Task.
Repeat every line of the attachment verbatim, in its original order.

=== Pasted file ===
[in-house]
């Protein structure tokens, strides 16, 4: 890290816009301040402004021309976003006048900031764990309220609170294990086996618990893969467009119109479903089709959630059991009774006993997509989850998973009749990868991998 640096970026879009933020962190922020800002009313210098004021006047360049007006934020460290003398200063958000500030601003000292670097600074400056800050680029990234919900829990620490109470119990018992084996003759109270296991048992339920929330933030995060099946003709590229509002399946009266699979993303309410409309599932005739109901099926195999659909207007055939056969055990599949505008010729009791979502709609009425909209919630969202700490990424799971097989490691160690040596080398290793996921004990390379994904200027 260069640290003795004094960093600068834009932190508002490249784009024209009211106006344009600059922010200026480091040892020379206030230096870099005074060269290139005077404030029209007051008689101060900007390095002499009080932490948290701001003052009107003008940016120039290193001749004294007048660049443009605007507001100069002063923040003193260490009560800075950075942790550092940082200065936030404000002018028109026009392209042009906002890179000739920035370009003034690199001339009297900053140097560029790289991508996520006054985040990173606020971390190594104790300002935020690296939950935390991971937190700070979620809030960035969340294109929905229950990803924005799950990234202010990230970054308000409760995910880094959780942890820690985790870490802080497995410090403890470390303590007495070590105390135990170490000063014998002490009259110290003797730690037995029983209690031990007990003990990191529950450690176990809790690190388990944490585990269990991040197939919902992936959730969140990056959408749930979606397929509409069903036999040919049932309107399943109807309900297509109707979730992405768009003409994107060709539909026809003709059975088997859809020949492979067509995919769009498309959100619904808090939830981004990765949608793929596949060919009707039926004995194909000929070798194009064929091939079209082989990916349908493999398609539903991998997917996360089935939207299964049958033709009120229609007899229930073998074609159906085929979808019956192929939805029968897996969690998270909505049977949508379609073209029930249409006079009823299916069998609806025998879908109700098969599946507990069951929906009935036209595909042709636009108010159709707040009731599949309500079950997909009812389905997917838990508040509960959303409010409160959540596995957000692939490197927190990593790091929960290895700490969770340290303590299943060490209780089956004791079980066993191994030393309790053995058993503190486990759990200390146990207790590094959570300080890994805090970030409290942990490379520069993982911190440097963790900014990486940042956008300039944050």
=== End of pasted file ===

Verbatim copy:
[in-house]
């Protein structure tokens, strides 16, 4: 890290816009301040402004021309976003006048900031764990309220609170294990086996618990893969467009119109479903089709959630059991009774006993997509989850998973009749990868991998 640096970026879009933020962190922020800002009313210098004021006047360049007006934020460290003398200063958000500030601003000292670097600074400056800050680029990234919900829990620490109470119990018992084996003759109270296991048992339920929330933030995060099946003709590229509002399946009266699979993303309410409309599932005739109901099926195999659909207007055939056969055990599949505008010729009791979502709609009425909209919630969202700490990424799971097989490691160690040596080398290793996921004990390379994904200027 260069640290003795004094960093600068834009932190508002490249784009024209009211106006344009600059922010200026480091040892020379206030230096870099005074060269290139005077404030029209007051008689101060900007390095002499009080932490948290701001003052009107003008940016120039290193001749004294007048660049443009605007507001100069002063923040003193260490009560800075950075942790550092940082200065936030404000002018028109026009392209042009906002890179000739920035370009003034690199001339009297900053140097560029790289991508996520006054985040990173606020971390190594104790300002935020690296939950935390991971937190700070979620809030960035969340294109929905229950990803924005799950990234202010990230970054308000409760995910880094959780942890820690985790870490802080497995410090403890470390303590007495070590105390135990170490000063014998002490009259110290003797730690037995029983209690031990007990003990990191529950450690176990809790690190388990944490585990269990991040197939919902992936959730969140990056959408749930979606397929509409069903036999040919049932309107399943109807309900297509109707979730992405768009003409994107060709539909026809003709059975088997859809020949492979067509995919769009498309959100619904808090939830981004990765949608793929596949060919009707039926004995194909000929070798194009064929091939079209082989990916349908493999398609539903991998997917996360089935939207299964049958033709009120229609007899229930073998074609159906085929979808019956192929939805029968897996969690998270909505049977949508379609073209029930249409006079009823299916069998609806025998879908109700098969599946507990069951929906009935036209595909042709636009108010159709707040009731599949309500079950997909009812389905997917838990508040509960959303409010409160959540596995957000692939490197927190990593790091929960290895700490969770340290303590299943060490209780089956004791079980066993191994030393309790053995058993503190486990759990200390146990207790590094959570300080890994805090970030409290942990490379520069993982911190440097963790900014990486940042956008300039944050």